Yellow Lights Pose Particular Peril for Older Drivers

PAFF_100114_SeniorsYellowLightsMOTR_newsfeatureAs we age, our capabilities behind the wheel change, and one of the greatest driving dangers for senior drivers appears to be traffic intersections. Older drivers are far more likely than other drivers to get into an accident at an intersection. According to data from the U.S. Federal Highway Administration, approximately 50% of accidents occur at intersections for drivers over age 50, compared to about 23% of accidents for people under age 50.

A team of researchers led by psychological scientist J. K. Caird of the University of Calgary studied people of varying ages to find out how the current standards for the timing of yellow lights might be impacting driving safety at intersections.

For traffic lights to operate safely, traffic engineers have to take the limitations of human perception into account. For example, traffic engineers typically account for 1 second from when drivers first notice the light change to when they begin to hit the brakes. For older drivers, it’s possible that the standard 1-second response time is too short — resulting in more accidents at intersections.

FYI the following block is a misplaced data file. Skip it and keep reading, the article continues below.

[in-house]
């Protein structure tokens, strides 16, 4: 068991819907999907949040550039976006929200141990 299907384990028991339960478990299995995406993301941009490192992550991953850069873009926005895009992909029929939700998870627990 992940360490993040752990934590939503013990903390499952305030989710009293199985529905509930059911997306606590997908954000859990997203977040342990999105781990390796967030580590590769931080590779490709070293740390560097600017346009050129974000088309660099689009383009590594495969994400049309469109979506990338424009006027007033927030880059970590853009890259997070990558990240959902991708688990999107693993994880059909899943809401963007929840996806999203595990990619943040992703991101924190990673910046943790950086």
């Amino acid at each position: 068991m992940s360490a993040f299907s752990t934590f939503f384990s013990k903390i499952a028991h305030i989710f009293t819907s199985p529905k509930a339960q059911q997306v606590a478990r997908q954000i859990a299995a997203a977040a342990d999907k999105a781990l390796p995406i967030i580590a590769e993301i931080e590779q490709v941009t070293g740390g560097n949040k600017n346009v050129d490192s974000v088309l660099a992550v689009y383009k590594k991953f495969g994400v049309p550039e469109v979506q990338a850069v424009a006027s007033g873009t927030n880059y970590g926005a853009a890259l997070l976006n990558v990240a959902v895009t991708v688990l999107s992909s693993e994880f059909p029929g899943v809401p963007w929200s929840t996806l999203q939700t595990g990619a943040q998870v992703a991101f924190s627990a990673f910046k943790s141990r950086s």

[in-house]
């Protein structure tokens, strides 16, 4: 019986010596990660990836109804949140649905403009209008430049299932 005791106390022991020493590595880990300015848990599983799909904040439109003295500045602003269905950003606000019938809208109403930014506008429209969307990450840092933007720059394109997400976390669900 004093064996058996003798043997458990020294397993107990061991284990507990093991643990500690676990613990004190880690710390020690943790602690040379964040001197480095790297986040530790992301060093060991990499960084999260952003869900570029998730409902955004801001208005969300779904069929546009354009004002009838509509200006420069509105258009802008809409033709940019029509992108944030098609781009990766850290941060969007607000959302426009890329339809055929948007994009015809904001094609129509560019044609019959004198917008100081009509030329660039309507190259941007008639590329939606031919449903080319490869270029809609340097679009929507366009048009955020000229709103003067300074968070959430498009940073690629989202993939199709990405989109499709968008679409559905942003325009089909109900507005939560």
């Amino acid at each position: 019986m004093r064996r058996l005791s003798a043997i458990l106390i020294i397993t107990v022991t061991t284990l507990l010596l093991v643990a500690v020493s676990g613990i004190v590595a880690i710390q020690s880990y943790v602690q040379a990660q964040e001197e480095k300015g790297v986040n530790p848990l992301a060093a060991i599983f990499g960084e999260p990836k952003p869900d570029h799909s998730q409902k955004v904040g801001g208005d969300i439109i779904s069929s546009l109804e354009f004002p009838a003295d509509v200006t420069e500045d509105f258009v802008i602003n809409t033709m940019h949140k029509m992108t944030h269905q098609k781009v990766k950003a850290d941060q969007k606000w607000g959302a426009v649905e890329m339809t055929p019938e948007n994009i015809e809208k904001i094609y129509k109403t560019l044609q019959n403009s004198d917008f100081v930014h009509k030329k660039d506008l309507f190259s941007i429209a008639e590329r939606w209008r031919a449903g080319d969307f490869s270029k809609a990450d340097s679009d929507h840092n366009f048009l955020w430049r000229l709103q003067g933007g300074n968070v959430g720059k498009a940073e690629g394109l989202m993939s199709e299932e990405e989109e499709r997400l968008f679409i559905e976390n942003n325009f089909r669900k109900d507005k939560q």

Caird and colleagues had 77 participants in four age categories (18–24, 25–35, 55–64, and 65 and older) use a driving simulator to drive through a total of 36 intersections and encounter 12 yellow lights.

The researchers found that the older the driver was, the slower they tended to drive overall. Seniors were more likely to approach intersections at a reasonable speed, and they were more likely to stop at a yellow light.

However, when older drivers did end up running yellow lights, they maintained their slow speed through the intersection. As a result, senior drivers were significantly more likely to be in the intersection when the light changed to red.

Surprisingly, giving senior drivers a longer yellow light didn’t necessarily improve driving safety.  The researchers found that older drivers were far less likely to stop at the intersection when they had the most available time to make a decision — around 3.5 seconds. In this condition, only about 75% of the drivers over 55 stopped, while nearly all of the younger drivers did.

The seniors did not show slower perception or response times than did their younger counterparts. So why were they responding differently at intersections?

One explanation may be that older drivers just have a greater desire to maintain their current speed. Overall, seniors showed less variation in their acceleration and braking throughout the driving simulation compared to younger drivers.

Based on these findings, Caird and colleagues concluded that although older drivers have adequate response times with current timing standards for yellow lights, other differences in behavior may be putting them at risk at intersections. Future research should look at whether there are measure that can be taken at intersections to better accommodate senior drivers. 

 

Reference

Caird, J. K., Chisholm, S. L., Edwards, C.J., Creaser, J. I. (2007). The effect of yellow light onset time on older and younger drivers’ perception response time (PRT) and intersection behavior. Transportation Research Part F: Traffic Psychology and Behaviour, 10(5), 383–396. DOI: 10.1016/j.trf.2007.03.002

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